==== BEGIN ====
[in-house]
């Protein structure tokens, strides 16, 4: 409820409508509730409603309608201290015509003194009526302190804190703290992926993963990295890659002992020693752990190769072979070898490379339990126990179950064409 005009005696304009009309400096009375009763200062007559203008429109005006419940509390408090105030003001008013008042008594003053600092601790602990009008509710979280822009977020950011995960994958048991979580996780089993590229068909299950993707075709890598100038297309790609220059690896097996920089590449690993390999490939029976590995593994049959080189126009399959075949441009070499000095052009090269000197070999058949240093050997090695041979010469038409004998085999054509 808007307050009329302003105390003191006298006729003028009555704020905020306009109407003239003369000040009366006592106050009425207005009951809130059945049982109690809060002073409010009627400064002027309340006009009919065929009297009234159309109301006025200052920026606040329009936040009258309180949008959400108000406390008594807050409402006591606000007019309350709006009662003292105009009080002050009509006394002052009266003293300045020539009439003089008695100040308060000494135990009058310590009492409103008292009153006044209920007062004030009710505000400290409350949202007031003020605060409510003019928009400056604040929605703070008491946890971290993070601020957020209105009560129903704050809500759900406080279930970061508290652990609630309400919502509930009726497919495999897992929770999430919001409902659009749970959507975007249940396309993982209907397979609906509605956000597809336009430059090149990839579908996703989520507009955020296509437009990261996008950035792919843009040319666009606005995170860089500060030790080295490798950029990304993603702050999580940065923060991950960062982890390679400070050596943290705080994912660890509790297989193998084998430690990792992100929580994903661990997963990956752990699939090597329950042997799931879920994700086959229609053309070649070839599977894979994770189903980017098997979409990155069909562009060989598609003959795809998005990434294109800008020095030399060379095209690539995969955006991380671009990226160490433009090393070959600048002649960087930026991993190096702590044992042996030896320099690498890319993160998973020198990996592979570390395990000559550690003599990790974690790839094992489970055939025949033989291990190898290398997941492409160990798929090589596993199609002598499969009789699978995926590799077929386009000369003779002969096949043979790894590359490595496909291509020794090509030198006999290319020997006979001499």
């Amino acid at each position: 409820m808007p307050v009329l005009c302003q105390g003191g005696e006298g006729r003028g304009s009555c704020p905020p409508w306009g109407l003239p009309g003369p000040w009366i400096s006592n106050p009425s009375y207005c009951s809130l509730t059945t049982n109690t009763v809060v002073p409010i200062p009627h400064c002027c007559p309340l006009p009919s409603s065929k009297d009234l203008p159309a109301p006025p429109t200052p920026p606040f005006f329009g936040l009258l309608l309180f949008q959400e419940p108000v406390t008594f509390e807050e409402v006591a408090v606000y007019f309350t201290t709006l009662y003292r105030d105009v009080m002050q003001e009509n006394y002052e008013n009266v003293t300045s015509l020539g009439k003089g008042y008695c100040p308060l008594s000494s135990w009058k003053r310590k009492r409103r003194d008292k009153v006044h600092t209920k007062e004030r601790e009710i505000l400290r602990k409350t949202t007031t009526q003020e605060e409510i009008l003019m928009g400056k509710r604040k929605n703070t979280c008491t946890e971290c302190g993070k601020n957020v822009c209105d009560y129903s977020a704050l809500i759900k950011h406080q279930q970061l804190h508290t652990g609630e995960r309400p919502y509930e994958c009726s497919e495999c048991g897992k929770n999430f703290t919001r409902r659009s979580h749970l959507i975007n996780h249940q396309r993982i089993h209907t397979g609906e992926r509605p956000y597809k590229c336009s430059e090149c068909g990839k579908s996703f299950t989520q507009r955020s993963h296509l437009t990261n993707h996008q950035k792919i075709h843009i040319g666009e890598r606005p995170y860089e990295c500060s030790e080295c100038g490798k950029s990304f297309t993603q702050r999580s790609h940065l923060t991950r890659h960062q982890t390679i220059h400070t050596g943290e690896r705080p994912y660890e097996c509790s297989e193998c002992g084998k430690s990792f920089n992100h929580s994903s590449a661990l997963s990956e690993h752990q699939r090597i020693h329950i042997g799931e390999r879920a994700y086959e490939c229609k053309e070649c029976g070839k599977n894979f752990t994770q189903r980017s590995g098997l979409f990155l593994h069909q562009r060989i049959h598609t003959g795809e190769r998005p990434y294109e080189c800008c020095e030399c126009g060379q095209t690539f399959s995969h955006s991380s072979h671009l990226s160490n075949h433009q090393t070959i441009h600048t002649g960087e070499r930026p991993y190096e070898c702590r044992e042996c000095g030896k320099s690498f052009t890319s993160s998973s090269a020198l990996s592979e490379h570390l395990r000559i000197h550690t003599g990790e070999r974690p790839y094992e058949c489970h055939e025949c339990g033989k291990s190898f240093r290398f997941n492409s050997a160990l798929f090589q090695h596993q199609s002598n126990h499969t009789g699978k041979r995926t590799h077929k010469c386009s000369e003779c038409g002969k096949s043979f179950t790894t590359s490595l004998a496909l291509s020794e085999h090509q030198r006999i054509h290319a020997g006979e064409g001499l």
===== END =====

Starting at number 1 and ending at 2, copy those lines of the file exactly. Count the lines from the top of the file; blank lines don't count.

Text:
[in-house]
């Protein structure tokens, strides 16, 4: 409820409508509730409603309608201290015509003194009526302190804190703290992926993963990295890659002992020693752990190769072979070898490379339990126990179950064409 005009005696304009009309400096009375009763200062007559203008429109005006419940509390408090105030003001008013008042008594003053600092601790602990009008509710979280822009977020950011995960994958048991979580996780089993590229068909299950993707075709890598100038297309790609220059690896097996920089590449690993390999490939029976590995593994049959080189126009399959075949441009070499000095052009090269000197070999058949240093050997090695041979010469038409004998085999054509 808007307050009329302003105390003191006298006729003028009555704020905020306009109407003239003369000040009366006592106050009425207005009951809130059945049982109690809060002073409010009627400064002027309340006009009919065929009297009234159309109301006025200052920026606040329009936040009258309180949008959400108000406390008594807050409402006591606000007019309350709006009662003292105009009080002050009509006394002052009266003293300045020539009439003089008695100040308060000494135990009058310590009492409103008292009153006044209920007062004030009710505000400290409350949202007031003020605060409510003019928009400056604040929605703070008491946890971290993070601020957020209105009560129903704050809500759900406080279930970061508290652990609630309400919502509930009726497919495999897992929770999430919001409902659009749970959507975007249940396309993982209907397979609906509605956000597809336009430059090149990839579908996703989520507009955020296509437009990261996008950035792919843009040319666009606005995170860089500060030790080295490798950029990304993603702050999580940065923060991950960062982890390679400070050596943290705080994912660890509790297989193998084998430690990792992100929580994903661990997963990956752990699939090597329950042997799931879920994700086959229609053309070649070839599977894979994770189903980017098997979409990155069909562009060989598609003959795809998005990434294109800008020095030399060379095209690539995969955006991380671009990226160490433009090393070959600048002649960087930026991993190096702590044992042996030896320099690498890319993160998973020198990996592979570390395990000559550690003599990790974690790839094992489970055939025949033989291990190898290398997941492409160990798929090589596993199609002598499969009789699978995926590799077929386009000369003779002969096949043979790894590359490595496909291509020794090509030198006999290319020997006979001499």